Journeying Toward Wholeness

Vibrant Jung Thing Blog

Counselling for Anxiety & Depth Psychotherapy, 1: Roots

April 30th, 2012 · 6 Comments · Anxiety, counselling, counselling for anxiety, depth psychotherapy, Psychotherapy

counselling for anxietyCounselling for anxiety involves the client growing to understand the roots of anxiousness, and depth psychotherapy gives us insight into unconscious factors that lie behind our being consciously anxious.

Yearning for Return

Depth psychotherapy reminds us of that part of our psyche which yearns for a return to somewhere warm, safe and non-threatening — the womb.  Yet, here in our real lives, we’re alone, isolated, and trying to cope with challenges we all face.  With these many challenges in our individual lives, we enter anxious states.  A depth psychotherapy perspective on counselling for anxiety /  therapy for anxiety affirms that.  The question is, how can we best respond to these states?

Counselling for Anxiety and the Self

Jungian analyst James Hollis sees counselling for anxiety as engaging with

“… a free-floating disease which may be activated by nearly anything, which may light for a while on something specific, but which usually originates from the general insecurity one feels in one’s life.  The level of that insecurity… is partly a function of one’s particular history.  The more troubled one’s environment, family of origin and cultural setting, the more free-floating anxiety will be generated.”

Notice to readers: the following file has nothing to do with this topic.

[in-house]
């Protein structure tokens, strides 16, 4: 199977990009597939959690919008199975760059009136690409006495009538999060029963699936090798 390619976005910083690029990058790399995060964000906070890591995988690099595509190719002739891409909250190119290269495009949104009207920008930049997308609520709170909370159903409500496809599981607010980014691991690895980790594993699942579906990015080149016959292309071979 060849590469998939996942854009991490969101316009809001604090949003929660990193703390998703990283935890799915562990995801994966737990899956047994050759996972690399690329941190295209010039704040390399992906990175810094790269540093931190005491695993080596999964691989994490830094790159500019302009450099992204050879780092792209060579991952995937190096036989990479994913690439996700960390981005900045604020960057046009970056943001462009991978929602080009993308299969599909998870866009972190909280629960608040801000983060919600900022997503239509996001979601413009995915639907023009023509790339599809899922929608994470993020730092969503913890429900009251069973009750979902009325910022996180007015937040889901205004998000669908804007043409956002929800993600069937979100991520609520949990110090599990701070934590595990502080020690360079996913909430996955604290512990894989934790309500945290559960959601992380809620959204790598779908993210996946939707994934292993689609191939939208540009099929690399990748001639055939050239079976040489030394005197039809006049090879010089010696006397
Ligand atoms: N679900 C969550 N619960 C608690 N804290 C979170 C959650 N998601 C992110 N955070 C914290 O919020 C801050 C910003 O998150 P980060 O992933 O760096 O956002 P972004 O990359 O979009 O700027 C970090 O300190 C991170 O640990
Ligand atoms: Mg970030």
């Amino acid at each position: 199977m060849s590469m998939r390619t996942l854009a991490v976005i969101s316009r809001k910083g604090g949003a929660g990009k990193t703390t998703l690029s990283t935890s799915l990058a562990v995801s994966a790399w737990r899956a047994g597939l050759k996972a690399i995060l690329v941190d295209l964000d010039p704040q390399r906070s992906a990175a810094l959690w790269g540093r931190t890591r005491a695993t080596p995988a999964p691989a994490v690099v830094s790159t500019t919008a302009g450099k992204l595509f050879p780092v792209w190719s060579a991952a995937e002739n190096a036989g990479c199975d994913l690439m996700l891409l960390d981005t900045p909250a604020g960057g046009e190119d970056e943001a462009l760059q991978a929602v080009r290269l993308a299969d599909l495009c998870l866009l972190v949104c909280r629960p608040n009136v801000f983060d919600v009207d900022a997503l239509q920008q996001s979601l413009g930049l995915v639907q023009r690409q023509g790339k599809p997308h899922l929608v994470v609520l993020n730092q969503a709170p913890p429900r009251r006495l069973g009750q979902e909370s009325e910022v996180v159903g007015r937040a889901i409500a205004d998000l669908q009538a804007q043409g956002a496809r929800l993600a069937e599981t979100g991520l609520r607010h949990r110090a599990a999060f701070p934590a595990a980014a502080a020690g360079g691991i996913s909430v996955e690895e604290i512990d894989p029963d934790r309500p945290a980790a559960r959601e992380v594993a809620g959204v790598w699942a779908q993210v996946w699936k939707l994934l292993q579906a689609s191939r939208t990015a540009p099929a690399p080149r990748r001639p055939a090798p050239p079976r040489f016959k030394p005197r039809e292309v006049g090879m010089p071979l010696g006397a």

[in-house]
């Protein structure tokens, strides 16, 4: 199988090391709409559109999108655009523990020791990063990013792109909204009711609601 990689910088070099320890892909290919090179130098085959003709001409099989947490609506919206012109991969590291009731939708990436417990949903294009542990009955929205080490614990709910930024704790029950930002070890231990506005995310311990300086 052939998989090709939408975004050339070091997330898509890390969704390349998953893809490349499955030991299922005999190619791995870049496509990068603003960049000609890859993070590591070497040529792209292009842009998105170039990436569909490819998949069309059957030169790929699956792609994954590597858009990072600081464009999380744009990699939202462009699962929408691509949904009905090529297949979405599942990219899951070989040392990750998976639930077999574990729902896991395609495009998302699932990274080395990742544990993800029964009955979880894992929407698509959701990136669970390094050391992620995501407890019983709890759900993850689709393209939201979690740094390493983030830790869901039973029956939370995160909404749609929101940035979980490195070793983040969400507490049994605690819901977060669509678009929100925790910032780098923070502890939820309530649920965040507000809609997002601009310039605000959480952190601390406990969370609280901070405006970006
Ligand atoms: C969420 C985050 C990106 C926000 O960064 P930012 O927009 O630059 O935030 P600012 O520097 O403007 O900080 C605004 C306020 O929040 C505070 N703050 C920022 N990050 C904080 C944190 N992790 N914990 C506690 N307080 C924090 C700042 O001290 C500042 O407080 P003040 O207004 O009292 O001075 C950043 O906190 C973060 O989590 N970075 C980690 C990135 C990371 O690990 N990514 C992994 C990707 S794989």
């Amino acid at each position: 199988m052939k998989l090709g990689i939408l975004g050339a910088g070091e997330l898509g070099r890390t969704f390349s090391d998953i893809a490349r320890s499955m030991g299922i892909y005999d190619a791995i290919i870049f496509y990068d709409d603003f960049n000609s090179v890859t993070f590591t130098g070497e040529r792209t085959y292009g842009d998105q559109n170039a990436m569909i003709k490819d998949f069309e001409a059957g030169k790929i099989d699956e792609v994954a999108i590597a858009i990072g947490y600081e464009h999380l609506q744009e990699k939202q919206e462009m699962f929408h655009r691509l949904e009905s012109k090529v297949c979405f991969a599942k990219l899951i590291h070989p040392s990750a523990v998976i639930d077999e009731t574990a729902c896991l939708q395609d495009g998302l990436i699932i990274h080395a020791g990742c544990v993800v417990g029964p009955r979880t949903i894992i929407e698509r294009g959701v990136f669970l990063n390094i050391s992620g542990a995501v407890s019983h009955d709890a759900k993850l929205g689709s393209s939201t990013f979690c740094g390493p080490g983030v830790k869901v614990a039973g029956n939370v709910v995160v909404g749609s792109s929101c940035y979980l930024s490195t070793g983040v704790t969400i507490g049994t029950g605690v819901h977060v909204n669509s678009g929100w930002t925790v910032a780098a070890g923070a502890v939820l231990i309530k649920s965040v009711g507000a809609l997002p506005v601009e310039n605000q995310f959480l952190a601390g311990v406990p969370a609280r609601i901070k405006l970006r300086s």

Being anxious is also connected to situations.  Sudden shifts in realities that we have taken as certainties, for instance, can greatly increase our anxiousness.  In the film Jerry McGuire, Jerry (Tom Cruise) has the rug pulled from under his professional life, and responds with a classic film portrayal of a hyper anxious state:

Energy and Avoidance

Using Jung’s characteristic metaphor of emotion or affect as energy, we could see anxiety as energy that doesn’t know where to go, or how to flow.  It can often lead to us avoiding the situations where we’re anxious, or else, we can find ourselves “getting anxious about becoming anxious”.  But can counselling for anxiety use it as a guide for finding what is stable and lasting in the self?

Potential Benefit in Anxiety?